Two factors suggest that these conditions, and many others, will resist accurate prediction based on genomic sequence analysis:

  1. They are genetically complex. The prospective studies looked at data sets with between 12 and 101 SNPs.  Simple calculations suggest that the number of genetic permutations is itself staggering, never mind the physiological complexity of multigenic interactions.
  2. There are massive environmental components. Diet and exercise, among many other factors, will have a tremendous impact on clinical outcomes.  These habits are learned, not inherited, and are even “contagious” within social groupings.

My bottom line: In an age when genomic sequences are becoming increasingly accessible, it should be reassuring to know that even your medical future is not written in stone.  We always suspected as much. Now we have the genetic data to prove it.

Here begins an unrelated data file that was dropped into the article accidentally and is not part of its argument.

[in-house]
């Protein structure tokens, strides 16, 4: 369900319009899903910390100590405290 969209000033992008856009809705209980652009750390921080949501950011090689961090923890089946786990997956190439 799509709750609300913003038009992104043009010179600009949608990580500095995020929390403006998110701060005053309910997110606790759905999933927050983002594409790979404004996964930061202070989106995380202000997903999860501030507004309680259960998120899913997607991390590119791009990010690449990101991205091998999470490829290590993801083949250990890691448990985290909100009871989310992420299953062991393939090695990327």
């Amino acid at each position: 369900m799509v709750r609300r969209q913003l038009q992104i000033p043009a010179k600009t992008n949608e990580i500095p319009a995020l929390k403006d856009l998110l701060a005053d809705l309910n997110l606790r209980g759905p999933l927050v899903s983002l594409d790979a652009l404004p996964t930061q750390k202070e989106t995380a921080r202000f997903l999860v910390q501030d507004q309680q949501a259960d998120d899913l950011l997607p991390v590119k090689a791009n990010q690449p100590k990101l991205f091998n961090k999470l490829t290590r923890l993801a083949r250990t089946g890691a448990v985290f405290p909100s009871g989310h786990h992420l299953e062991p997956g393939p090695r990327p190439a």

Jeremy Grushcow  is a Foreign Legal Consultant practising corporate law at Ogilvy Renault LLP. He has a Ph.D. in Molecular Genetics and Cell Biology. His practice focuses on life science and technology companies.

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By Jeff Bowman

Millions of products line the shelves of North America, some household names, and some big brands but it’s the no-names that really appeal to me.

Usually, these products are cheap knock –offs, designed to look like a popular brand but often falling short on performance and quality. There have brightly coloured packaging with labels that literally shout at you.

Often they are NEW, innovative, can’t live without type products, that promise to make our complicated lives much easier. The real driver is often price. These products fascinate me. Remember the K-tel Record Selector, The Pocket Fisherman or the Patty Stacker? Who thinks of these things and how do they get to market?

Last year I discovered the show Pitchmen on Discovery Channel – a show that details how products make it to television, starring the late Billy (Oxyclean) Mays and Anthony (Dollars 4 Gold) Sullivan. It is a fantastic process, and details just as many “no-go” products as successful ones.

The interesting thing, and something that can be applied to many businesses, is the criteria each product must meet to be considered.